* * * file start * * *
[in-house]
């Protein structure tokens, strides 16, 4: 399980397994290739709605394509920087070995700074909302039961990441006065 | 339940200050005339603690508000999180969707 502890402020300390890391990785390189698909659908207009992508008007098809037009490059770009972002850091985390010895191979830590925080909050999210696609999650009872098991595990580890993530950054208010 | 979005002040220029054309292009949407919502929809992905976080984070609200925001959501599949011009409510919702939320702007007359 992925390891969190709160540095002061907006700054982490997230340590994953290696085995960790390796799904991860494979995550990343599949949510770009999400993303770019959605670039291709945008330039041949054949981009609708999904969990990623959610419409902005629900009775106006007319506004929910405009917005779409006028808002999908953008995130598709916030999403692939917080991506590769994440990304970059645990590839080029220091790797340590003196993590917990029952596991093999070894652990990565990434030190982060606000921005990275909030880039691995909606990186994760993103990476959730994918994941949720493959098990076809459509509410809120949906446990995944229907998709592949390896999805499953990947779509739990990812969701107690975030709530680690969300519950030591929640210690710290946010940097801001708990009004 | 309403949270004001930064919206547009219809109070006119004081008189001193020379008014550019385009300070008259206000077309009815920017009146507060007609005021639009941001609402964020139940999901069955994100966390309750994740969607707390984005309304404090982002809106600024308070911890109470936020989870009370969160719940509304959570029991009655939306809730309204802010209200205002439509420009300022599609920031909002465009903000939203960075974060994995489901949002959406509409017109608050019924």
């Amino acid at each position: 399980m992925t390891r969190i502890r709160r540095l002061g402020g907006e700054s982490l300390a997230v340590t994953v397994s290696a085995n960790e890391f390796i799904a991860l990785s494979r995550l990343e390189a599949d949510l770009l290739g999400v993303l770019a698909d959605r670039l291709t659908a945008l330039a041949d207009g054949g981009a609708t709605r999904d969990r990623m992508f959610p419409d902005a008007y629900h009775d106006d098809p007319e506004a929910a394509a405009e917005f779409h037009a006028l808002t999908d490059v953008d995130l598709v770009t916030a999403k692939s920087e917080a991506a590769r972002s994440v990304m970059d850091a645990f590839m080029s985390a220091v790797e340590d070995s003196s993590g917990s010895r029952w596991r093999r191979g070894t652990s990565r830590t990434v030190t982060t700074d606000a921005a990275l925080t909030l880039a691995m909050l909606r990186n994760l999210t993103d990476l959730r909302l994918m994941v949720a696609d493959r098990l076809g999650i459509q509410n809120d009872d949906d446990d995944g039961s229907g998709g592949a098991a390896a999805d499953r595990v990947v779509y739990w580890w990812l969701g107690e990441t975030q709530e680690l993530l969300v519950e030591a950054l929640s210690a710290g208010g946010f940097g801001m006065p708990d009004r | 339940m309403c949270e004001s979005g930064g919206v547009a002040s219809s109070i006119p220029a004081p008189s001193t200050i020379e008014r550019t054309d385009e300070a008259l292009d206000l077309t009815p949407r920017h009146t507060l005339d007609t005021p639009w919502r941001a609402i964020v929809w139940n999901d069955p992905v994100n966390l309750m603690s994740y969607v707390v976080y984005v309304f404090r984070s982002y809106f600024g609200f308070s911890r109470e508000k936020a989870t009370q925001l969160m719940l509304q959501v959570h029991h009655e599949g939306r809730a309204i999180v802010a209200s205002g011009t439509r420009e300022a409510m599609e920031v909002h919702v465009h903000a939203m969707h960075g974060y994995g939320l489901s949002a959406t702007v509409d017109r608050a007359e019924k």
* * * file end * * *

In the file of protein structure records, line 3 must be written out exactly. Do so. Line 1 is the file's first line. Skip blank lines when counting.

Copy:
């Amino acid at each position: 399980m992925t390891r969190i502890r709160r540095l002061g402020g907006e700054s982490l300390a997230v340590t994953v397994s290696a085995n960790e890391f390796i799904a991860l990785s494979r995550l990343e390189a599949d949510l770009l290739g999400v993303l770019a698909d959605r670039l291709t659908a945008l330039a041949d207009g054949g981009a609708t709605r999904d969990r990623m992508f959610p419409d902005a008007y629900h009775d106006d098809p007319e506004a929910a394509a405009e917005f779409h037009a006028l808002t999908d490059v953008d995130l598709v770009t916030a999403k692939s920087e917080a991506a590769r972002s994440v990304m970059d850091a645990f590839m080029s985390a220091v790797e340590d070995s003196s993590g917990s010895r029952w596991r093999r191979g070894t652990s990565r830590t990434v030190t982060t700074d606000a921005a990275l925080t909030l880039a691995m909050l909606r990186n994760l999210t993103d990476l959730r909302l994918m994941v949720a696609d493959r098990l076809g999650i459509q509410n809120d009872d949906d446990d995944g039961s229907g998709g592949a098991a390896a999805d499953r595990v990947v779509y739990w580890w990812l969701g107690e990441t975030q709530e680690l993530l969300v519950e030591a950054l929640s210690a710290g208010g946010f940097g801001m006065p708990d009004r | 339940m309403c949270e004001s979005g930064g919206v547009a002040s219809s109070i006119p220029a004081p008189s001193t200050i020379e008014r550019t054309d385009e300070a008259l292009d206000l077309t009815p949407r920017h009146t507060l005339d007609t005021p639009w919502r941001a609402i964020v929809w139940n999901d069955p992905v994100n966390l309750m603690s994740y969607v707390v976080y984005v309304f404090r984070s982002y809106f600024g609200f308070s911890r109470e508000k936020a989870t009370q925001l969160m719940l509304q959501v959570h029991h009655e599949g939306r809730a309204i999180v802010a209200s205002g011009t439509r420009e300022a409510m599609e920031v909002h919702v465009h903000a939203m969707h960075g974060y994995g939320l489901s949002a959406t702007v509409d017109r608050a007359e019924k």